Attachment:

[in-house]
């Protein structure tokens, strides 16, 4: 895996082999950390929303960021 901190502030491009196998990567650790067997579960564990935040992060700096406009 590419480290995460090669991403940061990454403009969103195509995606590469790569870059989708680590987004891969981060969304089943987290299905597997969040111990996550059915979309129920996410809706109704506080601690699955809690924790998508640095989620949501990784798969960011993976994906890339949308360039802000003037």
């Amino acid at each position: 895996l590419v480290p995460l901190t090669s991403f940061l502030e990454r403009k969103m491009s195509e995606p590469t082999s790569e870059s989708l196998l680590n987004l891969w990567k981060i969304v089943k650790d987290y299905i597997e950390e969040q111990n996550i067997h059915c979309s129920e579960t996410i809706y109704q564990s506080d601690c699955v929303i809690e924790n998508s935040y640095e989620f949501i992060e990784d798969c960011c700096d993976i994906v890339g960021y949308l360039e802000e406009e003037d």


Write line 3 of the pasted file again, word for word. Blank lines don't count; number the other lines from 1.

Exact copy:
């Amino acid at each position: 895996l590419v480290p995460l901190t090669s991403f940061l502030e990454r403009k969103m491009s195509e995606p590469t082999s790569e870059s989708l196998l680590n987004l891969w990567k981060i969304v089943k650790d987290y299905i597997e950390e969040q111990n996550i067997h059915c979309s129920e579960t996410i809706y109704q564990s506080d601690c699955v929303i809690e924790n998508s935040y640095e989620f949501i992060e990784d798969c960011c700096d993976i994906v890339g960021y949308l360039e802000e406009e003037d």